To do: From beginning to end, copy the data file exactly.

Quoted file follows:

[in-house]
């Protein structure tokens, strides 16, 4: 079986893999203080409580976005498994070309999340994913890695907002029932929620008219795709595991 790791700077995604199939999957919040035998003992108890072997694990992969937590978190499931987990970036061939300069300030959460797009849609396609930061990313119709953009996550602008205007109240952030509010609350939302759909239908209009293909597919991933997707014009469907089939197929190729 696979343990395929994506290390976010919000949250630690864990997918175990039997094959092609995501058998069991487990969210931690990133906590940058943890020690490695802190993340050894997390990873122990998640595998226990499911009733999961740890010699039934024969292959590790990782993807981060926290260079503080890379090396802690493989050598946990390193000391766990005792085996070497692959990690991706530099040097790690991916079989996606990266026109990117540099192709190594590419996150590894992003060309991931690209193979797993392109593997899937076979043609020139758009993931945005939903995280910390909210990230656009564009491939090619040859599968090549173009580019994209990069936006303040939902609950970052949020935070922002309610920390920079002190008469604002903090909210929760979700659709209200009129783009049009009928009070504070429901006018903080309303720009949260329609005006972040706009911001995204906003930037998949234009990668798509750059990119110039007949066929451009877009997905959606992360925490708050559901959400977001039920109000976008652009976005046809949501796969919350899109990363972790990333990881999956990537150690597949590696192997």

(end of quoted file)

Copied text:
[in-house]
């Protein structure tokens, strides 16, 4: 079986893999203080409580976005498994070309999340994913890695907002029932929620008219795709595991 790791700077995604199939999957919040035998003992108890072997694990992969937590978190499931987990970036061939300069300030959460797009849609396609930061990313119709953009996550602008205007109240952030509010609350939302759909239908209009293909597919991933997707014009469907089939197929190729 696979343990395929994506290390976010919000949250630690864990997918175990039997094959092609995501058998069991487990969210931690990133906590940058943890020690490695802190993340050894997390990873122990998640595998226990499911009733999961740890010699039934024969292959590790990782993807981060926290260079503080890379090396802690493989050598946990390193000391766990005792085996070497692959990690991706530099040097790690991916079989996606990266026109990117540099192709190594590419996150590894992003060309991931690209193979797993392109593997899937076979043609020139758009993931945005939903995280910390909210990230656009564009491939090619040859599968090549173009580019994209990069936006303040939902609950970052949020935070922002309610920390920079002190008469604002903090909210929760979700659709209200009129783009049009009928009070504070429901006018903080309303720009949260329609005006972040706009911001995204906003930037998949234009990668798509750059990119110039007949066929451009877009997905959606992360925490708050559901959400977001039920109000976008652009976005046809949501796969919350899109990363972790990333990881999956990537150690597949590696192997």